by Greg Asimakoupoulos
Easter Sunday, April 4
It was very early that Easter morning when I was ten years old. Excitedly I accompanied my pastor-father in the dark to an outdoor ecumenical sunrise service. I passed out programs while worshipers gathered. I remember a woman with one arm singing “The Holy City.” (Ten-year-olds remember such details.) I still have that Easter bulletin tucked in my Bible.
In the familiar text we consider today, the women who walked to the graveyard that first Easter morning were not excited. They stumbled in grief. Their beloved rabbi and friend had just died. Their joy had been amputated. What had been normal no longer was. In this season of Covid, we relate, don’t we?
Even when the women are welcomed at the grave with news of Jesus’s resurrection, they aren’t sure how to respond. They are fearful and bewildered. The reference to these candid emotions is refreshing. Against the backdrop of resurrection, Easter people have permission to confront the ongoing challenges of life honestly.
Lord, help us continue to navigate our new normal with a sense of your presence. AMEN.
Living in Death’s Shadow
Monday, April 5
1 Corinthians 15:1-11
In our passage today Paul refers to those who were eyewitnesses to the risen Jesus but then passed away. Against the backdrop of resurrection, there is the admission that death still exists. But those who died knew a secret: Christ’s resurrection has removed death’s sting. Throughout my career, preaching the reality of the resurrection on Easter Sunday has been one of the highlights of my call as a pastor. There is something indescribably wonderful about declaring the central message of our faith with joy and confidence. I’ve always known that Easter is more than just a day. It’s the linchpin of our faith. But it’s only been in the past eight years that I’ve realized when the reality of the resurrection means the most. As a chaplain at one of our Covenant Living retirement campuses, I live in the valley of the shadow of death continually. Yet sadness does not dominate our community. I can attest to the hope that fills the hearts of dying friends who claim the Easter message as the gospel truth.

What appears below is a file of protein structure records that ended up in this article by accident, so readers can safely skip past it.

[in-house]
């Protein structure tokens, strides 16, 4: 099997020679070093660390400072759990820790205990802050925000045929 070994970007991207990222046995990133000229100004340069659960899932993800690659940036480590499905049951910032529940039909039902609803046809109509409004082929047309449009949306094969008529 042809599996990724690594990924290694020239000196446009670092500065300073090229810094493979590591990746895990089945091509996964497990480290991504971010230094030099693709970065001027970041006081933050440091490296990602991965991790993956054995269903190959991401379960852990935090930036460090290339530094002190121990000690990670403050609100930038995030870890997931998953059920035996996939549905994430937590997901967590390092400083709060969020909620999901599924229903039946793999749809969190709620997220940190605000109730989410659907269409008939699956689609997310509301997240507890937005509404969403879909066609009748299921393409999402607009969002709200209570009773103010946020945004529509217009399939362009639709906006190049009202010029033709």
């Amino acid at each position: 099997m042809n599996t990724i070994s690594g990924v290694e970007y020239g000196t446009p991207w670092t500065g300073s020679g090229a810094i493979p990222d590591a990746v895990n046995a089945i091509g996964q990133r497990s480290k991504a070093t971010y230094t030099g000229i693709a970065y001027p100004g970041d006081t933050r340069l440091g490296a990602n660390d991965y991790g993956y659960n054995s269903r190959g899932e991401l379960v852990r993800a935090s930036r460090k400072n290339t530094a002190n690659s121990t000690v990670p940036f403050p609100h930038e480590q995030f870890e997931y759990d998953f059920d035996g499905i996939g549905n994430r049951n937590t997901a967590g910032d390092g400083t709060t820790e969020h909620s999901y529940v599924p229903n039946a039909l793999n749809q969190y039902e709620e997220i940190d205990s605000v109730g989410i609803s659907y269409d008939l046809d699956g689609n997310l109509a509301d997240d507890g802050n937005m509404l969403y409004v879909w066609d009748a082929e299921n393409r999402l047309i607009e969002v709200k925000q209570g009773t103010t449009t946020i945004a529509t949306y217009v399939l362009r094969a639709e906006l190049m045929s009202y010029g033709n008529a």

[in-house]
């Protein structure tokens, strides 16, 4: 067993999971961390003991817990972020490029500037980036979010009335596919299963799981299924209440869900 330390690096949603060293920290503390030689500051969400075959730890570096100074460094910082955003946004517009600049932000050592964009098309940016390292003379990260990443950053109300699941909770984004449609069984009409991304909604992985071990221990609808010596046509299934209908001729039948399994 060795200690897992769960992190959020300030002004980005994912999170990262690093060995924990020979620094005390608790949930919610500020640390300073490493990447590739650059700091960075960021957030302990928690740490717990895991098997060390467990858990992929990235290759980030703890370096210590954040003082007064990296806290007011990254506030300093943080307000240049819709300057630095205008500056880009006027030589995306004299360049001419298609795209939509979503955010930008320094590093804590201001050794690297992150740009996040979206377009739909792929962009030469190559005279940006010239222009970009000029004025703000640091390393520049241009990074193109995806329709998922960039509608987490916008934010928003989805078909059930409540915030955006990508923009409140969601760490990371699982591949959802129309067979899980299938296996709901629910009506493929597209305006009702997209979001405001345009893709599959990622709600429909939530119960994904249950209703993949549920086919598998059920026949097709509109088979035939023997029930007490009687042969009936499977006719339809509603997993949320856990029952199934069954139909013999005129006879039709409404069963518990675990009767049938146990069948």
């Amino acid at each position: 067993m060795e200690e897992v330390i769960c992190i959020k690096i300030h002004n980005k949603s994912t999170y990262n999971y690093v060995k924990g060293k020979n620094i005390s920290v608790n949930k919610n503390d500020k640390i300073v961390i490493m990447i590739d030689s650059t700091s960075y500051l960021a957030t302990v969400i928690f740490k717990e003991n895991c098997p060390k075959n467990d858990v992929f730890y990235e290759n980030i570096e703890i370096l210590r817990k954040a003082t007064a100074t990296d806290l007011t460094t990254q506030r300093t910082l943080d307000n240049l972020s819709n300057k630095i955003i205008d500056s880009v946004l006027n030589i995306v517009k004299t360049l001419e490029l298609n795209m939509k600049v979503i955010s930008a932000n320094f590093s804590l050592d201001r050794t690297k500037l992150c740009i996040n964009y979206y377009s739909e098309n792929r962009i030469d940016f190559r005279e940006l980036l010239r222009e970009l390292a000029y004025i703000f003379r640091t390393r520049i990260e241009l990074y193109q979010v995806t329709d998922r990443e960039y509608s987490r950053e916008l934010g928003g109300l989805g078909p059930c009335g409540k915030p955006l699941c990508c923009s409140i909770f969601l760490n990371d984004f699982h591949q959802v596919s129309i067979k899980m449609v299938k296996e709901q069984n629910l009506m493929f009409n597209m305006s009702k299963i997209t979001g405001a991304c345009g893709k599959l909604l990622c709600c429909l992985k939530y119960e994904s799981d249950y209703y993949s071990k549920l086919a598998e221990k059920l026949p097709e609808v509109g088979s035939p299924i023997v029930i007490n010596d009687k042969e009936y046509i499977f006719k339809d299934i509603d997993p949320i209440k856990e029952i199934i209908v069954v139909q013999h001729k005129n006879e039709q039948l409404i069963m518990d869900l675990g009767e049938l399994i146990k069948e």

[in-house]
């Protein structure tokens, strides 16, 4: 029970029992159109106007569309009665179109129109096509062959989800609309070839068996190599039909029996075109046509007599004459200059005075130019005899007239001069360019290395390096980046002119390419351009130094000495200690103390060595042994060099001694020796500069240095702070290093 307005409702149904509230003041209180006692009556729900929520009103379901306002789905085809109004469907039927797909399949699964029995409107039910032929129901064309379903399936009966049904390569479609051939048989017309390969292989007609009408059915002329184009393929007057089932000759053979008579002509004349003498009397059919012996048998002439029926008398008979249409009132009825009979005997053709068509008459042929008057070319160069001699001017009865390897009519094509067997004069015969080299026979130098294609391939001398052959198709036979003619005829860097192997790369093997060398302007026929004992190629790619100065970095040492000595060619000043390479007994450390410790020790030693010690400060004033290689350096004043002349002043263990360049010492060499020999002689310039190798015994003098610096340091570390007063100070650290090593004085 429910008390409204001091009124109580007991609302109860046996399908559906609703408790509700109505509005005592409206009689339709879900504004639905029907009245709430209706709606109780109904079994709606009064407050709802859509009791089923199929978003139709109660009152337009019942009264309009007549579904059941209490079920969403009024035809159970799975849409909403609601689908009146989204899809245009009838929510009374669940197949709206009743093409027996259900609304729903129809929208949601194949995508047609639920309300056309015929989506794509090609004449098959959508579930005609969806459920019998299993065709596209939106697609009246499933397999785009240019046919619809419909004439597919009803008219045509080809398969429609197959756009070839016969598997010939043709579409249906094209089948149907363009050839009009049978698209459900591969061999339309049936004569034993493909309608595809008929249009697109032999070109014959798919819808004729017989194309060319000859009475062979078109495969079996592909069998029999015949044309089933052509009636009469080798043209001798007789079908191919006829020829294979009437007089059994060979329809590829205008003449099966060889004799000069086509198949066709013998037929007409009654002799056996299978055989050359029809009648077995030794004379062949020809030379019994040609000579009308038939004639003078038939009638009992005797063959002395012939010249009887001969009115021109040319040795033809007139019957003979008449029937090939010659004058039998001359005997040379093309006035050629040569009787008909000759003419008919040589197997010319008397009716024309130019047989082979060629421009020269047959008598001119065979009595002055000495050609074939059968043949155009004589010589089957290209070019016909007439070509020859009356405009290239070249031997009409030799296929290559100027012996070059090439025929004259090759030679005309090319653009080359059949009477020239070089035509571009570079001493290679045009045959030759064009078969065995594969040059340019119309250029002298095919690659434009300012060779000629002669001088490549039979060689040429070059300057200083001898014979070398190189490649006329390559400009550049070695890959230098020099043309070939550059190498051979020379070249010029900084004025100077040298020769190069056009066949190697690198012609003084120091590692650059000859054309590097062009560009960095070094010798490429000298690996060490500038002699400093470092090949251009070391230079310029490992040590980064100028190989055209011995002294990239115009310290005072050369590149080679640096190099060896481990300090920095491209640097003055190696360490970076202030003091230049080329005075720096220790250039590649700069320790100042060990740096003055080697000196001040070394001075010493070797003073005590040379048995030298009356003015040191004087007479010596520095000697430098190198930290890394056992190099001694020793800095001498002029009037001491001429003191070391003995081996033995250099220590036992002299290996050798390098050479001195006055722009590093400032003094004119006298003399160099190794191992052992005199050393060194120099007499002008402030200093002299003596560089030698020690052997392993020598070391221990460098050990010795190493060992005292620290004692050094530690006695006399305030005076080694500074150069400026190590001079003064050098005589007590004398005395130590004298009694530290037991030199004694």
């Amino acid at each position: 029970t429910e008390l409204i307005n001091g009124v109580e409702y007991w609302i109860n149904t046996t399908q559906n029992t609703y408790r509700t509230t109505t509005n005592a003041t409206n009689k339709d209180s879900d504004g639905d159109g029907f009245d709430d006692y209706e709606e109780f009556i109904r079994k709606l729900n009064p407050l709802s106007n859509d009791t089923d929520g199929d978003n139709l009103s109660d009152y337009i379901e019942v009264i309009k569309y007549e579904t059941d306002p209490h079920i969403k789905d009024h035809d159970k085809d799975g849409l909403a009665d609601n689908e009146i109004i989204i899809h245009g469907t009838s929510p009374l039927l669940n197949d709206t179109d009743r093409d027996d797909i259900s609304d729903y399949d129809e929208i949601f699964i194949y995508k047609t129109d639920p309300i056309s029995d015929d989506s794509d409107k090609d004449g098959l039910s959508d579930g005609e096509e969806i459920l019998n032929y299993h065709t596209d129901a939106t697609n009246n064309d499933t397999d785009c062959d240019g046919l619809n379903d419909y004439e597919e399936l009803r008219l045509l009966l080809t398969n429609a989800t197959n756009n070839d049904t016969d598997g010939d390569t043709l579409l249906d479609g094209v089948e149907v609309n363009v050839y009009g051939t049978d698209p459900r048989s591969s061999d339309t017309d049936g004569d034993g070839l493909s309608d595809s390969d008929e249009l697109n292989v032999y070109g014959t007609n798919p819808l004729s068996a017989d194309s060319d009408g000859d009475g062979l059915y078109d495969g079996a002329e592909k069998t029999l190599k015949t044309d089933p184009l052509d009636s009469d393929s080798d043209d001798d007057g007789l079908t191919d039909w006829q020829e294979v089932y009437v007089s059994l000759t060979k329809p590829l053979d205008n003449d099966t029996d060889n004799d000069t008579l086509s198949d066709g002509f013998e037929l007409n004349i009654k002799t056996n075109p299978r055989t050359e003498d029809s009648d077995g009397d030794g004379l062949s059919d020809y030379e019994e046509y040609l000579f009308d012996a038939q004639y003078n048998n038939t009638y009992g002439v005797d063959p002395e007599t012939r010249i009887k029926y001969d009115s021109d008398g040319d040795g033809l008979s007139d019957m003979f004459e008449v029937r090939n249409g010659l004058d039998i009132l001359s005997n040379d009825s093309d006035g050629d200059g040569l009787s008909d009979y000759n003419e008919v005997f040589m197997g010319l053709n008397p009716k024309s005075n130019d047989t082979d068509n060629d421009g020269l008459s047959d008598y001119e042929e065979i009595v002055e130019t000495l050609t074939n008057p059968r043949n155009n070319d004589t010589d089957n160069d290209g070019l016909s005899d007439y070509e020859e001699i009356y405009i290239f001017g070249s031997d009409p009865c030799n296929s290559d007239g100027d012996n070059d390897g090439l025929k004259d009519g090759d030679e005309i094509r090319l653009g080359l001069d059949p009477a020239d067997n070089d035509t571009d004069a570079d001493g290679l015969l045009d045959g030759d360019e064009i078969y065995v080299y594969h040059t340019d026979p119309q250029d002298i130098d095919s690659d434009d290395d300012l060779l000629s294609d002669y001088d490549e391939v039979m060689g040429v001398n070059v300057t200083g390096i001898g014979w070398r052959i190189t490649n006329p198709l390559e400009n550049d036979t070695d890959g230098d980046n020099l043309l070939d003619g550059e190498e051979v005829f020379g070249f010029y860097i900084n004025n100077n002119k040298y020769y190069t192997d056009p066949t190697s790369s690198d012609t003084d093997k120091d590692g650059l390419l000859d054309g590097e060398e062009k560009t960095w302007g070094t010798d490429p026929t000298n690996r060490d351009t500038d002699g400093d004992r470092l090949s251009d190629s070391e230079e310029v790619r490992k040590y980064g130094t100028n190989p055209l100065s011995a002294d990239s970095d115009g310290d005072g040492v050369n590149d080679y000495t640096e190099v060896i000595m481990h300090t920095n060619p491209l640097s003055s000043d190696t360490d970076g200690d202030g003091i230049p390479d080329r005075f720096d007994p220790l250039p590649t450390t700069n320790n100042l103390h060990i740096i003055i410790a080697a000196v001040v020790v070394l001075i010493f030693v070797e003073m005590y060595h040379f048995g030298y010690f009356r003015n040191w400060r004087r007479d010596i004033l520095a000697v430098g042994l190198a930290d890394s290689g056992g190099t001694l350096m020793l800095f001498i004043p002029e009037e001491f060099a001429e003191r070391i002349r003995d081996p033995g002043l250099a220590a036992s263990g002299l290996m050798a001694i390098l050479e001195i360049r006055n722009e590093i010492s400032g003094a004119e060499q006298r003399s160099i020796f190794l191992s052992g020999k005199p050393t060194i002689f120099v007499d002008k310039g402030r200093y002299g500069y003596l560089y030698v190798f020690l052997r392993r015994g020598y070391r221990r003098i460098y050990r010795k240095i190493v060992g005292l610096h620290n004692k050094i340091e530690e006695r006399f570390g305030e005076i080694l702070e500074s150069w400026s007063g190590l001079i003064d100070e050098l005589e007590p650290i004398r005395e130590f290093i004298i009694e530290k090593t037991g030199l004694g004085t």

Lord, allow me to be a means of grace in the lives of family and friends nearing the end of life’s journey. AMEN.
Lessons from the Resurrection Tree
Tuesday, April 6
Psalm 118:1-2, 14-24
“I will not die but live” (v. 17, NIV). This refrain reminds me of a muchloved tree on our retirement community campus. This 110-year-old weeping willow recently gave us actual reason to weep when without warning, it collapsed in the middle of a summer night. What had been a favorite location for picnics, band concerts, and personal devotions was gone. The arborists removed all the giant limbs and branches, leaving only the trunk. We even held a memorial service for the tree to express our sadness. Within four months, however, green shoots began to emerge from the naked trunk. What had appeared to be dead was very much alive. We began referring to the willow as our resurrection tree. On a campus where death is a constant visitor, our tree is a visible reminder of the truth of Easter. Death does not have the final word.
As Jesus confidently confessed a millennia after the psalmist, “Everyone who lives and believes in me will never die” (John 11:26).
Lord, give me eyes to see the fingerprints of your handiwork of resurrection in the blossoming trees and the flowers of spring. AMEN.
Unmasking Our Joy
Wednesday, April 7
A global pandemic has changed the way we look at each other. Masks and face coverings became a regular accessory to our daily wardrobe. Wearing fabric on our faces may minimize the spread of infection, but it also minimizes our ability to recognize the people around us. We long for the day when we can remove our masks permanently.